Serbian official pop culture (apart from, arguably, the films and TV), became decidedly and somewhat strangely elitist, with artists jousting to secure various sinecures, protected by taste makers, rather than access the market. Traditional art and culture, only tolerated in its most conservative forms, became ossified and distant, as any playful references and updating risked to run afoul of the rules. Ironically, consuming foreign and especially Western pop culture – whether updated folk music of Dylan, easy reading genres such as Pearl Buck or reading foreign comics –conferred a certain level of cultural prestige, despite being essentially not that dissimilar (in terms of production) to what was dismissed as harmful kitsch at home.
A little less than a decade after the congress, Serbian socialist authorities, as well as those in other republics, came to appreciate the power of populist pop culture and started harnessing it in official gathering, leading to the culturally (if not economically) golden age of 1980s. It was then that Lepa Brena and Bijelo Dugme became massive pan-Yugoslav (and pan-Eastern European) stars. Increased sense of nationhood (as Yugoslavia grew weaker) also popularised playing with the updated national motifs.
While the elitist and strict structure of cultural production suffered defeat in Yugoslavia and was not continued in any of the successor countries, it was replicated in smaller measure by certain parts of the elite (containing Perović who re-emerged as one of the harshest critics of Milošević in 1990s) who managed to draw funding from international NGOs and other foreign suppoertes to deal with “important” issues in their art.
Their stance remained firmly didactic and anti-populist as it was in 1971, and their messianic self-perception led them on to various (mostly popularly unsuccessful) projects of changing the popular taste, if not through the quality of their work, then by branding everything that was outside of their remit as, at best, kitsch and at worst, deeply ideologically problematic, “fascist”, “nationalist” and “jingoist”. The more popular the genre out of their remit, the more it attracted attention, thus “turbofolk”, one of the ironically only remaining pan-ex-Yugoslav institutions was linked directly to the tragic wars of Yugoslav dissolution in one of their more egregious projects, docu-series “Sav taj folk” (All that folk) in 2000s. It is also a common trope among Serbian cultural elite, that they decry the people as dumb for not liking their (often sub-mediocre) art, and be obsessed by giving out awards to each other.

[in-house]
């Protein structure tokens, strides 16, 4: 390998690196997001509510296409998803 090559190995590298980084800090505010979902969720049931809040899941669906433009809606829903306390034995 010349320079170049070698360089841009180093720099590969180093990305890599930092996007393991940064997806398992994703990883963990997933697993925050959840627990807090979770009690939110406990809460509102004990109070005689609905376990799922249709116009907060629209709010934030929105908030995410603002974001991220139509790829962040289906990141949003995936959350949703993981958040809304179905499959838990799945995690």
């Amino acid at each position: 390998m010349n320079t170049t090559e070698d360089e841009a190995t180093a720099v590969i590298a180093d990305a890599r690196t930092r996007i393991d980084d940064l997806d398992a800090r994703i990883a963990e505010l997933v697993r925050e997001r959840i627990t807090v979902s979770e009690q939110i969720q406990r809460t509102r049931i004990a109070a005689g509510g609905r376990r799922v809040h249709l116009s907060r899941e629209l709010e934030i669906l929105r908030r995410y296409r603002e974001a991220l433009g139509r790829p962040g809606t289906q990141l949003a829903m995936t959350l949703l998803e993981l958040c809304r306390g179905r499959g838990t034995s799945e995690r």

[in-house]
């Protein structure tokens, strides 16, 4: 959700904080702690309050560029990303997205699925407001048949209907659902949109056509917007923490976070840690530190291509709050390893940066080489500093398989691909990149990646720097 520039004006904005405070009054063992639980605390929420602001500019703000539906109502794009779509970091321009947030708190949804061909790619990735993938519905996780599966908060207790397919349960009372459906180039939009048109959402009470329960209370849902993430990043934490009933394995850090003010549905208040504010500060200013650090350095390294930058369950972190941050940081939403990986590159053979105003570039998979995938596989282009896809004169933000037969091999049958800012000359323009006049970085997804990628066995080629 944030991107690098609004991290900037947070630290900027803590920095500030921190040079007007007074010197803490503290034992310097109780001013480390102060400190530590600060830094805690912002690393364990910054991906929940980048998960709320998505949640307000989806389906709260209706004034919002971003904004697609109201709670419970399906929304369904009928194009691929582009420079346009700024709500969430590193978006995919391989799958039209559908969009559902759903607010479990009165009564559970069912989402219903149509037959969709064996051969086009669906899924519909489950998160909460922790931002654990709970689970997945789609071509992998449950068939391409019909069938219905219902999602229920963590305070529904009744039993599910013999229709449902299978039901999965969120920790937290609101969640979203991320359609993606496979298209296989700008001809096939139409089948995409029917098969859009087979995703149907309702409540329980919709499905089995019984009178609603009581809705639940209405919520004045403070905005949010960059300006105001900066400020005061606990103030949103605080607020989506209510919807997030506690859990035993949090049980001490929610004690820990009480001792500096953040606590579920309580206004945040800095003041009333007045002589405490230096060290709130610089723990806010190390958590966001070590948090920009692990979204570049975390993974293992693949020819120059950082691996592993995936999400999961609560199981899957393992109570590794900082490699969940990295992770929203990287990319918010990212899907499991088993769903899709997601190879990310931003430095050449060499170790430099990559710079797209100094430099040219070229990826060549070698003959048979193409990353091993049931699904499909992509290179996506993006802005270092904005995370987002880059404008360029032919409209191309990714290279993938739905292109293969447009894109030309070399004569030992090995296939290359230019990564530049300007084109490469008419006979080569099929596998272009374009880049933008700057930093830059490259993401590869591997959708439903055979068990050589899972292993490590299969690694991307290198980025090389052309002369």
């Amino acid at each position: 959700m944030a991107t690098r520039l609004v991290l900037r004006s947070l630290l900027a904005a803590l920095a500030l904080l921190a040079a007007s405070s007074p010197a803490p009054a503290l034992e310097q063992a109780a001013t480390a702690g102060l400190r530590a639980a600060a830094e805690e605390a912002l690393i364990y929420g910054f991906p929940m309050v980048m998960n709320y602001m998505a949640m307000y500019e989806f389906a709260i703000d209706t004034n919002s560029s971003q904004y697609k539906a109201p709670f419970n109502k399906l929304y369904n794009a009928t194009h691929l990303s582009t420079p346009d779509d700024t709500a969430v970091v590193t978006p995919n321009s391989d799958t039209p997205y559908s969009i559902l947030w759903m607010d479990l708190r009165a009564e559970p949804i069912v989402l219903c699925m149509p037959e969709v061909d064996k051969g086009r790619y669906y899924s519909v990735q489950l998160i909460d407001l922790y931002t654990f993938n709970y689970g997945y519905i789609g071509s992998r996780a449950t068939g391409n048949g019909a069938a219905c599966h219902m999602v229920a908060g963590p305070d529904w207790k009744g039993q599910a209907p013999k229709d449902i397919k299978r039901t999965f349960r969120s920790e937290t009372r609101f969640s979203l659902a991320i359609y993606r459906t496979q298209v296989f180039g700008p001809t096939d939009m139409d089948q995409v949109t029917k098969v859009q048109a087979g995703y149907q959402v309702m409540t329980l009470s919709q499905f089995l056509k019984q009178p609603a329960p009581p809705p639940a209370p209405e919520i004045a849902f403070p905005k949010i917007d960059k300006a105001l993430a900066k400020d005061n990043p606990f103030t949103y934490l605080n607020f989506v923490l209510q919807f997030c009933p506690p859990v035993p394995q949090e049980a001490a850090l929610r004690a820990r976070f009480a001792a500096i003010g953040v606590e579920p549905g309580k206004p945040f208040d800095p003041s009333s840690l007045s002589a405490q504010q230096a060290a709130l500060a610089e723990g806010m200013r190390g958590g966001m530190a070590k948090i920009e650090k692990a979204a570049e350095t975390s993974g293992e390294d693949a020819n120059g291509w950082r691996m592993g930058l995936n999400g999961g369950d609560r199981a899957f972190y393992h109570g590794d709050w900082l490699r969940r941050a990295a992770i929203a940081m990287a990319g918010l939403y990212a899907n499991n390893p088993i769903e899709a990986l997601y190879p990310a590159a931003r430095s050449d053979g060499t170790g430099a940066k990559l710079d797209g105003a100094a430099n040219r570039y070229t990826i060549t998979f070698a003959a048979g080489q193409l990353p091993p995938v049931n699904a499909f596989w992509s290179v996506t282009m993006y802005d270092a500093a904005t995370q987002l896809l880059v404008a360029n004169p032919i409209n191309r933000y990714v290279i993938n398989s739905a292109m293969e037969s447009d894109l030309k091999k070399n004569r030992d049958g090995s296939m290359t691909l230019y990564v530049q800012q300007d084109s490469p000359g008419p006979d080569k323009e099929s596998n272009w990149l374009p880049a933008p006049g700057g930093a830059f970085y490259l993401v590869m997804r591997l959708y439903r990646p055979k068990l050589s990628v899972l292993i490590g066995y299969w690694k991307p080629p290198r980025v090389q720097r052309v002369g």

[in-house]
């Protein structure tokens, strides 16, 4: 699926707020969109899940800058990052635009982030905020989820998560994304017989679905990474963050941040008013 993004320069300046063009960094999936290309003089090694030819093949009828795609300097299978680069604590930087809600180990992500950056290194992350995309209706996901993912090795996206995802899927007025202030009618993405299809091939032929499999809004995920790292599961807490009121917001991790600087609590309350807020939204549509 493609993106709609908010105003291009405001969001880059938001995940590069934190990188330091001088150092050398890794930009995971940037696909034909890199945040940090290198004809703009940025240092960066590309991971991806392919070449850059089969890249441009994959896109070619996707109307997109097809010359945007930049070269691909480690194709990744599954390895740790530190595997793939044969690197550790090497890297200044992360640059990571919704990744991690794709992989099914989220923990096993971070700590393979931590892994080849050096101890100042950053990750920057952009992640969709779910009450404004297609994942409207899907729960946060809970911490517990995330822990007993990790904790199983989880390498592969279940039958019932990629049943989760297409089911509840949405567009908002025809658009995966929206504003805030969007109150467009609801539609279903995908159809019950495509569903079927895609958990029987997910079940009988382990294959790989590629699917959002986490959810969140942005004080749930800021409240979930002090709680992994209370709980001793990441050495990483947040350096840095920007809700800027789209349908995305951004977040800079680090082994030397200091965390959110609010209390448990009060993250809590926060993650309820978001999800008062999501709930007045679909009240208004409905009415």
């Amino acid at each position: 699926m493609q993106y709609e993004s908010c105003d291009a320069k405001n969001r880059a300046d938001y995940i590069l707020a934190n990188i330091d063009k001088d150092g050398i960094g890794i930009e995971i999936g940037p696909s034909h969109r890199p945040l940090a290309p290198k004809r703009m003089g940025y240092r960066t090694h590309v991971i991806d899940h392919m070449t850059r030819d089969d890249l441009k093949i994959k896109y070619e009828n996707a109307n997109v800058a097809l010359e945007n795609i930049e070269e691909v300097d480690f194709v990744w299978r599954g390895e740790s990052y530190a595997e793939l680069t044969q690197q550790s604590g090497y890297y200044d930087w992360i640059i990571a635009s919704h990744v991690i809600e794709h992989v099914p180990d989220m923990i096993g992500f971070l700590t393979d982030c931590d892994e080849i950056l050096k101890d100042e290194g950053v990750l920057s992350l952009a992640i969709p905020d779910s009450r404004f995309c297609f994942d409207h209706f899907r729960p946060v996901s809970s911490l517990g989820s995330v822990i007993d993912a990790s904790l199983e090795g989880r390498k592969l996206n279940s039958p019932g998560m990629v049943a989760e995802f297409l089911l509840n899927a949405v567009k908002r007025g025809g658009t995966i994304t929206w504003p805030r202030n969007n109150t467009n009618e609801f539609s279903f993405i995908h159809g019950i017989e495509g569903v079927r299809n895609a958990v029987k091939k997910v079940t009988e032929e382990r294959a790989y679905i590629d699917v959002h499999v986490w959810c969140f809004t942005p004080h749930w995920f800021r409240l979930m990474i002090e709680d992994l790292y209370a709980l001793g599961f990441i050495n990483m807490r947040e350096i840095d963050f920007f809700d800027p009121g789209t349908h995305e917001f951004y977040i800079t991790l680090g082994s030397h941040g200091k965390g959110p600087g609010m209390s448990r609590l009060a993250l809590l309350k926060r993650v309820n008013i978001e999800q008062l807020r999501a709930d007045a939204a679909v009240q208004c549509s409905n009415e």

As it happens, this ossified, controlling attitutes to cultural policy, was also a debacle in terms of communicating to what is good about Serbia. Guča, a raunchy trumpet festival, draws in more foreign visitors than any festival of locally produced art, and it is Kusturica (who ran afoul of Perović’s set) who is the most globally well known local artist.
This vignette about attempts to control creativity and culture, is not to lay blame on this set of Serbian elites in the very optimistic days of international growth. The circumstances of their era were such that people did believe that changing cultures and peoples for the better through arefully managed and engineered culture , was possible. In a lot of ways, they rode on the very strong wave of Serbian elite’s feeling of cultural inferiority which existed since the country became independent, and led it to many indetity crises, from the erasure of its Oriental culture in mid-19th century to wholehearted embrace of modernism (and communism) in the realy 20th century.
However, it does seek to show how creativity and art, if one wants them to be truly creative and wonderful, cannot be controlled, let alone manufactured, through a bureaucratic apparatus of quotas and cancellations, no matter how good the intentions.
Vladimir Paunović’s excellent article on the congress
Trailer of his film about the Congress
History of the Serbian comic books
The (very expensive) publication of essays from the Congress
Miša Đurković’s essay on Yugoslav pop
Radina Vučetić on the Americanisation of Yugoslav pop culture